On the floor of the Newport News/Williamsburg Airport — © Brian Rose

I recently traveled to Virginia for a family visit, and I brought along some of my work to show a former high school classmate, who is an avid photo collector. But it seems that he was not the only one eager to check out my portfolio. At least the TSA was kind enough to retape the box of prints. I hope they enjoyed the photographs.

New York/Co-op City

Co-op City behind Harry Truman high school  in the Bronx — © Brian Rose

In many ways it’s a forbidding place, Co-op City behind Harry Truman high school in the Bronx. Tall housing blocks sprouting from nondescript parkland. The school is an architectural horror from the 1960s, and the housing towers are not much better. Co-op City may be home to tens of thousands, but to me it all feels cold and dehumanizing.

Nevertheless, as my son’s baseball game came to a close, a freshening breeze swept away the day’s clammy humidity, the sun broke through, and this place — so desolated much of the time — took on a certain presence — call it beauty, perhaps — in the fading sunlight as coaches and players drifted off the field.

New York/Letter to Attorney General

Following up on my recent post about the situation at Cooper Union, I drafted a letter to New York State Attorney General Eric Schneiderman on behalf of the Cooper Union Alumni Association expressing our support for his ongoing investigation of the college’s board of trustees and administration. Additionally, the letter makes an appeal for the AG to intervene to save the school. It calls for the removal of the current president and the replacement of certain members of the board of trustees. and it calls for a return to tuition free education, the cornerstone of Peter Cooper’s mission as stated in the charter of 1859..

The proposed letter was first presented on the Save Cooper Union Facebook page, and was then submitted to the Cooper Union Alumni Council, which made various improvements to the original. After extensive discussion, the council voted overwhelmingly in favor of sending the letter to the Attorney General. We now await his action.

The final text is below. An easier to read version is also available here.


New York/Whitney Museum

The Whitney Museum from the High Line — © Brian Rose

Yesterday on the High Line, a beautiful evening. The Whitney Museum, just opened, an odd jumble of forms and outcroppings, industrial, metallic, not quite elegant, but a strong presence from this angle.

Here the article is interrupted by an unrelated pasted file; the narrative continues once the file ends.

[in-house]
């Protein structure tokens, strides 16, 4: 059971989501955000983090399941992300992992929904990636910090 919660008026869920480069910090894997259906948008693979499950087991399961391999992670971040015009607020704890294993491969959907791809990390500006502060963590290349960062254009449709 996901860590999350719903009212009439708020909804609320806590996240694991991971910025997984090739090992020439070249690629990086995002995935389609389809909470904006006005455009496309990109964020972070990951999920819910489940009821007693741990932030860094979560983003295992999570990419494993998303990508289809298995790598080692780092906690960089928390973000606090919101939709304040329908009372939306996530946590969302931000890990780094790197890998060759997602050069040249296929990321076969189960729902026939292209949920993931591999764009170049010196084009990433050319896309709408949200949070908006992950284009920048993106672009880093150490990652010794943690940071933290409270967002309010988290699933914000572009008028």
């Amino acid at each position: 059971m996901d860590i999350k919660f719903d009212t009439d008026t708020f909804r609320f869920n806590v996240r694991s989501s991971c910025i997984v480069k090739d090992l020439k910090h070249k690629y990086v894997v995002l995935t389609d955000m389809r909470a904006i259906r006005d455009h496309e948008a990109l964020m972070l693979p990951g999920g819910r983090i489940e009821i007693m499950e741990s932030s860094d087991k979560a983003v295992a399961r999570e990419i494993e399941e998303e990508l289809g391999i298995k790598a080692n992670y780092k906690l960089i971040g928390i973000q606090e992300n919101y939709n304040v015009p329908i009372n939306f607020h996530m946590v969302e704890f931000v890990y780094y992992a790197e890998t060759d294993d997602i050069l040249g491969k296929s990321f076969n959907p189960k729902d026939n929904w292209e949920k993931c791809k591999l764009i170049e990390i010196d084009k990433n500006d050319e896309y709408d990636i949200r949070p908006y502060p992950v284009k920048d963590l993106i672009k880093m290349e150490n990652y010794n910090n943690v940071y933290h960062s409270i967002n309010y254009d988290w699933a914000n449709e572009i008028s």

Cooper Union/Zero Hour

Recent student show in the architecture school — © Brian Rose
Portraits at right: Peter Cooper, Abraham Lincoln, Walt Whitman, Junius Brutus Booth (celebrated actor and father of John Wilkes Booth)

It is zero hour at Cooper Union.

Peter Cooper’s mission discarded:
Just two years ago, chairman of the board of trustees, Mark Epstein, announced that Cooper would cease being tuition free — for the first time in the school’s 156 year history — and Jamshed Bharucha, the recently installed president, was tasked with the “reinvention” of the school. The financial crisis that led to the imposition of tuition was caused by mismanagement, incompetency, and possible criminality, on the part of the board and the administration. The construction of the New Academic Building, among many other miscalculations, saddled the school with staggering debt. When questioned about the financial condition of the school, chairman of the board Epstein, showing stunningly poor leadership, blamed the alumni for not giving enough.

Students occupied the president’s office for weeks, only leaving when it was agreed that a working group would examine the school’s finances and propose a way to avoid tuition. The working group proposed a budget that called for sacrifice from everyone, and included greatly reducing Cooper’s bloated administrative costs. That proposal was rejected by the board of trustees, who seemingly did not understand the ramifications of their decision.

Death spiral:
The Cooper Union community, students, faculty, alumni, and others, remained steadfastly opposed to the reinvention of the school, which, aside from tuition, involved creating new revenue generating programs. A carefully researched lawsuit, enumerating past abuses, and accusing the board of violating the charter of the school, was brought to trial with a decision from the judge still pending. The alumni association was marginalized by President Bharucha, kicked out of its office on campus, denied access to its electronic mailing list, and for a time, not permitted to meet on campus.

The imposition of tuition immediately affected the school’s ability to attract the quality of students who had applied in the past. Admissions numbers plummeted. Prospective students began choosing other colleges over Cooper, some offering better financial incentives, and many offering far better amenities — factors that were not part of the equation before.